• user_1 = 0.6 BTC
  • user_2 = 1.4 BTC

Now user_2 could go ahead and make ten payments for 0.1 BTC each the channel balance would change to:

  • user_1 = 1.6 BTC
  • user_2 = 0.4 BTC

Finally user_1 could continue with the remainder of the payments doing three more payments of 0.2 BTC each resulting in a channel balance of:

  • user_1 = 1.0 BTC
  • user_2 = 1.0 BTC

Note that in each case the channel capacity stayed at 2 BTC.

Obviously for this entire example a channel capacity slightly over 1 BTC would also have been sufficient.

If dual funded channels are implemented and become part of the lightning network protocol the answer given by James describes the process for dual funded channels correctly.

--- edit: currently the only way to provide funds for a channel together is if one user trusts the other one. so for example user_1 could send 1 BTC to user_1 hoping that user_1 will open a channel with a capacity of 3 BTC and then sends one BTC back within the channel changing the balance to:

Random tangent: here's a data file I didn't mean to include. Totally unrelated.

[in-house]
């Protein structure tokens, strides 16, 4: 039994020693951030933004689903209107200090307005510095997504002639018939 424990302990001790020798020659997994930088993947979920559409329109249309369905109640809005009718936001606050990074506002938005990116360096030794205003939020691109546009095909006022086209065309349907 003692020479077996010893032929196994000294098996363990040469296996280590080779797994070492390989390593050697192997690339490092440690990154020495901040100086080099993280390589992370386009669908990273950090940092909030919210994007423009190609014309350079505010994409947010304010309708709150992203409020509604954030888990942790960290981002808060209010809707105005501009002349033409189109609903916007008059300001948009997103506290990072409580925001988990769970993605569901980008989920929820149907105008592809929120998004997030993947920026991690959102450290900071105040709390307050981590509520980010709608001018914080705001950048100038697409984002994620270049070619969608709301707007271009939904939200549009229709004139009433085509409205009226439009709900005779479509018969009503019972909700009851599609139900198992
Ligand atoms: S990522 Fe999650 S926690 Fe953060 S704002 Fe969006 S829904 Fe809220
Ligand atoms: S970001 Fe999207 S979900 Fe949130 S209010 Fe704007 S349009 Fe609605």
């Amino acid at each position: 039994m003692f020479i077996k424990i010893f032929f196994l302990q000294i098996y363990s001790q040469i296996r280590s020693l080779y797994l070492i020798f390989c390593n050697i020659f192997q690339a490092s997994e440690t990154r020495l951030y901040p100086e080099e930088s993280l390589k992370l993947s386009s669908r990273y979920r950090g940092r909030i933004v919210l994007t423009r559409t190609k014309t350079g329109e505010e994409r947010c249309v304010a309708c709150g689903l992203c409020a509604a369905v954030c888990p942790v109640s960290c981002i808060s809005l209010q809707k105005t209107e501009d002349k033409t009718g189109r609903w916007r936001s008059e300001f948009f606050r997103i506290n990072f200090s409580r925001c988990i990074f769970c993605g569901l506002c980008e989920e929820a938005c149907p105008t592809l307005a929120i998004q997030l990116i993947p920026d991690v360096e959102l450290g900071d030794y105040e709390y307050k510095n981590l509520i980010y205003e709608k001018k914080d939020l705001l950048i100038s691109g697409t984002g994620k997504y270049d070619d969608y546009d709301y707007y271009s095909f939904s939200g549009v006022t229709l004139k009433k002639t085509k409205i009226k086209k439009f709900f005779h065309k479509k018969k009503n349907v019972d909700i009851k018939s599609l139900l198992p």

• 2 BTC user_1
  • 1 BTC user_2
  • 1
    I would make the distinction between Lightning and payment channels. Lightning is a specific payment channel protocol. There are an arbitrary number of possible payment channel protocols for Bitcoin.
    – James C.
    Commented Jan 15, 2019 at 14:31
  • Though I see that the question did tag lightning-network..
    – James C.
    Commented Jan 15, 2019 at 14:32
  • So apparently the method @James C. has described (dual funding) is not currently feasible for Lightning Network, that's true? And if so, which payment channel currently has capability of dual funding? Otherwise, as you mentioned in your answer, (1) capacity of channel is provided by only one of participants. And (2) two channel's participants must trust each other. Do you agree? Thanks
    – Questioner
    Commented Jan 22, 2019 at 12:50
  • When you say: "currently the only way to provide funds for a channel together is if one user trusts the other one." From my point of view, a bidirectional channel is trust-based (trust of both participants to each other.) Isn't it? Thanks
    – Questioner
    Commented Jan 22, 2019 at 13:01